To book, use an agent (e.g. www. beijingchina.net.cn/transportation/train/ft-tanggu.html) at least 10 days before your date of travel or ask your hotel (by e-mail) if they can get the tickets for you and have them ready when you arrive (as we did). Remember to ask for first class tickets, and stipulate he day and the train number- I would recommend C2275 if like us your cruise sails from the Home Cruise Port Terminal at 6 pm or thereabouts. This train leaves Beijing South station at 11.45 am and after a stop at Tianjin, then makes its way to TangGu (next and final stop) at 12.42 pm. on current timetable. Beijing South Station, like Beijing airport is architecturally interesting, and for a train station, light, airy and pleasing on the eye. You need to have your luggage go through security X-ray screening, and then make your way to your gate, listed on a screen next to your train number, and await boarding. Your carriage and seat number are printed on your ticket and depending which carriage you are on, you go through one of two sides in the terminal to board the train when boarding starts., showing your ticket to the train hostess as you do so. Once in the carriage, the train leaves punctually and arrives punctually. It flashes up the speed of travel as you are on your journey. Its maximum was 284 km/hour on our trip.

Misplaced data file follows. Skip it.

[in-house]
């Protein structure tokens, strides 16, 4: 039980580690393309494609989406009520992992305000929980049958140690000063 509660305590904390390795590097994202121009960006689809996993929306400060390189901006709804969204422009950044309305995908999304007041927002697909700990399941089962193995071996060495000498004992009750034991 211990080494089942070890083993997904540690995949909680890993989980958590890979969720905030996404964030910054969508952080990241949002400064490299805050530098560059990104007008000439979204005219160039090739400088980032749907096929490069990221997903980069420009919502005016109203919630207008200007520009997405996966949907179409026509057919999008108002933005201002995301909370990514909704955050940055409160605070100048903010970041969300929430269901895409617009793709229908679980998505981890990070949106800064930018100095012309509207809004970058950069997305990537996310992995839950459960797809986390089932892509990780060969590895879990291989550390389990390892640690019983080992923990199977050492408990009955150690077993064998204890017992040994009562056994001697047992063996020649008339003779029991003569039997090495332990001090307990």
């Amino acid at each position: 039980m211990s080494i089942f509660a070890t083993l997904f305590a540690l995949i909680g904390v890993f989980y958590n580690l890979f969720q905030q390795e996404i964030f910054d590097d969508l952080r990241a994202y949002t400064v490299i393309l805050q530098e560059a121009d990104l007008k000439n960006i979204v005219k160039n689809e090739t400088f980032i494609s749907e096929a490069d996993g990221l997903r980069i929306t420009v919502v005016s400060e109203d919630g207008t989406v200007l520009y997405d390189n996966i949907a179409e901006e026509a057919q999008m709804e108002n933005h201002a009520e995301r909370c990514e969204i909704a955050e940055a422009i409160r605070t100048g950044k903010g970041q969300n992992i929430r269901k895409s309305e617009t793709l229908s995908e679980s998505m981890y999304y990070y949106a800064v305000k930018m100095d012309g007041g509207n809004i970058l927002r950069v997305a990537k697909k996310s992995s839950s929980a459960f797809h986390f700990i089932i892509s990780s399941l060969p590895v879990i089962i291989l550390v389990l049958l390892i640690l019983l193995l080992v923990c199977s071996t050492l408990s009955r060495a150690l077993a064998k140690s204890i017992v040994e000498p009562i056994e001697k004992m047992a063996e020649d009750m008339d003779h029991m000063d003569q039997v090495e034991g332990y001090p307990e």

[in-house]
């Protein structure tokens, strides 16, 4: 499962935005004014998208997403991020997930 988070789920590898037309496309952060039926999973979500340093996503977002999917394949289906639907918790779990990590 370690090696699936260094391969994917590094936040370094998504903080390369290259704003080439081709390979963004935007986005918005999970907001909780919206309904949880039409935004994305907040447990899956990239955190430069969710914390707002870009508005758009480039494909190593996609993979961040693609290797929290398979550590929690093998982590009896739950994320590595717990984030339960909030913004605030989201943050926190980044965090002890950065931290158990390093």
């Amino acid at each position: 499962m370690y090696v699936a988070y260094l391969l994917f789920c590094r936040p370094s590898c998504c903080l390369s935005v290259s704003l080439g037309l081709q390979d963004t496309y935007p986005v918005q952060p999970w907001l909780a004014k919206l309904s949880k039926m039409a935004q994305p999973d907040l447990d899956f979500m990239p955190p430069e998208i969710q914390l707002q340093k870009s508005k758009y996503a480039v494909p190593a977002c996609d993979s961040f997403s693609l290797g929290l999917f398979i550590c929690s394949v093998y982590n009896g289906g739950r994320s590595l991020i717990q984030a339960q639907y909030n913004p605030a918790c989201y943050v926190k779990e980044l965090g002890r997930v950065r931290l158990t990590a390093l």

At Tang Gu, there was a mad scramble to get off the train and be the first one to the ship. Not quite sure why. I almost lost my wife in the melee. There is a sea of Chinese trying to get out through the barriers and it's a bit difficult to get through with one's luggage as one's pre-ordered tickets don't work on the automatic machines to get out. You need to keep left as you exit where there is a wider manned barrier and the man will let you through and the passage is wide enough for your baggage. I would strongly recommend holding back to the end when the scrum has all gone out, and then leave calmly. One of my worries was that there would be no taxis to take me to the port. On the day we travelled, there were loads and I estimate each Diamond Princess cruiser could have had four and there would still be some left over. They were like hungry zoo animals waiting for their daily food and we were the food. Touts galore will approach you and offer to take you to the port, but head for one of the official light blue taxis who will use a meter- the fare for the cavalcade of taxis which arrived at the port (including ours) was around 80RMB +/-5. We arrived just after 1 pm. You leave your heavy luggage with your cabin tag as instructed just outside the terminal, and enter with your carry-ons. No queue. You fill in the usual form to declare that you haven't had the squits despite your exposure to Beijing food, hand over your passport and e-ticket, and receive your cruise card. Impress the check-in girls by reeling off your cabin number in Chinese (Easy Peasy Chinese Lessons 17-18). We were on board at 1.15pm- 90 minutes Beijing South station to ship. Just to be on safe side carry with you a copy of Princess's instructions (in Mandarin) for Beijing drivers to find their way to the dock (see www.princess.com/downloads/pdf/embarkation_port_guides/Beijing_Tianjin-Info.pdf I think it very unlikely that the TangGu taxi drivers won't know where to go, but just in case...